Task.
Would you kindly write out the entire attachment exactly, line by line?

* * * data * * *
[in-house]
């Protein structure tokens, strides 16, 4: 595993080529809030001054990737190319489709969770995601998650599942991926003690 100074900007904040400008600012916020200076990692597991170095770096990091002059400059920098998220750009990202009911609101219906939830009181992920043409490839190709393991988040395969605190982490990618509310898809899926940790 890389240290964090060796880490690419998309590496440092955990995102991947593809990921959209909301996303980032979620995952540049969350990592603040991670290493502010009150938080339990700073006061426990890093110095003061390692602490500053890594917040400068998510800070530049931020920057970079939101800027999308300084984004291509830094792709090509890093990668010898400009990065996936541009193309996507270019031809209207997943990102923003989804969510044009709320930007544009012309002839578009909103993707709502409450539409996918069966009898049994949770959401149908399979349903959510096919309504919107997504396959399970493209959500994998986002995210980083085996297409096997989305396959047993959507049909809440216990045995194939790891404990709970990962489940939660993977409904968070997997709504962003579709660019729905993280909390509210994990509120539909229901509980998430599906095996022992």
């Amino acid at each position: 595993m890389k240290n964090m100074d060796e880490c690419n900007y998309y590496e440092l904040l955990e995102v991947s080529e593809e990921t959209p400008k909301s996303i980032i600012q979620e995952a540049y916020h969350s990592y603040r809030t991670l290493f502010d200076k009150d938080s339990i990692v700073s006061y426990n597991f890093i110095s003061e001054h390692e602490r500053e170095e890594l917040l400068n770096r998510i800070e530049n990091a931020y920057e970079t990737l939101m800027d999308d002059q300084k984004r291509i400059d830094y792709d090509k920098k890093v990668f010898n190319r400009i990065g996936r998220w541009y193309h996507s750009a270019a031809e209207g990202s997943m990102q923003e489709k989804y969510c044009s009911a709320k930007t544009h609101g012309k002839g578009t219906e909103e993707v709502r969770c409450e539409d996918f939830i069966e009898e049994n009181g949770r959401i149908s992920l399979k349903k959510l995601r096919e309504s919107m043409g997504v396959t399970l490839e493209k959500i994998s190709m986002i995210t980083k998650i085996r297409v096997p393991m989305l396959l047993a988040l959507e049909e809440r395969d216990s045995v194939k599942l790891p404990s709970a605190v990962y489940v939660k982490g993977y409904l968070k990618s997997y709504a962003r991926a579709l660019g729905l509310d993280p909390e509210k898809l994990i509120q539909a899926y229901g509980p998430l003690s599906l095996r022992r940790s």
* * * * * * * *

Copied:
[in-house]
């Protein structure tokens, strides 16, 4: 595993080529809030001054990737190319489709969770995601998650599942991926003690 100074900007904040400008600012916020200076990692597991170095770096990091002059400059920098998220750009990202009911609101219906939830009181992920043409490839190709393991988040395969605190982490990618509310898809899926940790 890389240290964090060796880490690419998309590496440092955990995102991947593809990921959209909301996303980032979620995952540049969350990592603040991670290493502010009150938080339990700073006061426990890093110095003061390692602490500053890594917040400068998510800070530049931020920057970079939101800027999308300084984004291509830094792709090509890093990668010898400009990065996936541009193309996507270019031809209207997943990102923003989804969510044009709320930007544009012309002839578009909103993707709502409450539409996918069966009898049994949770959401149908399979349903959510096919309504919107997504396959399970493209959500994998986002995210980083085996297409096997989305396959047993959507049909809440216990045995194939790891404990709970990962489940939660993977409904968070997997709504962003579709660019729905993280909390509210994990509120539909229901509980998430599906095996022992």
């Amino acid at each position: 595993m890389k240290n964090m100074d060796e880490c690419n900007y998309y590496e440092l904040l955990e995102v991947s080529e593809e990921t959209p400008k909301s996303i980032i600012q979620e995952a540049y916020h969350s990592y603040r809030t991670l290493f502010d200076k009150d938080s339990i990692v700073s006061y426990n597991f890093i110095s003061e001054h390692e602490r500053e170095e890594l917040l400068n770096r998510i800070e530049n990091a931020y920057e970079t990737l939101m800027d999308d002059q300084k984004r291509i400059d830094y792709d090509k920098k890093v990668f010898n190319r400009i990065g996936r998220w541009y193309h996507s750009a270019a031809e209207g990202s997943m990102q923003e489709k989804y969510c044009s009911a709320k930007t544009h609101g012309k002839g578009t219906e909103e993707v709502r969770c409450e539409d996918f939830i069966e009898e049994n009181g949770r959401i149908s992920l399979k349903k959510l995601r096919e309504s919107m043409g997504v396959t399970l490839e493209k959500i994998s190709m986002i995210t980083k998650i085996r297409v096997p393991m989305l396959l047993a988040l959507e049909e809440r395969d216990s045995v194939k599942l790891p404990s709970a605190v990962y489940v939660k982490g993977y409904l968070k990618s997997y709504a962003r991926a579709l660019g729905l509310d993280p909390e509210k898809l994990i509120q539909a899926y229901g509980p998430l003690s599906l095996r022992r940790s």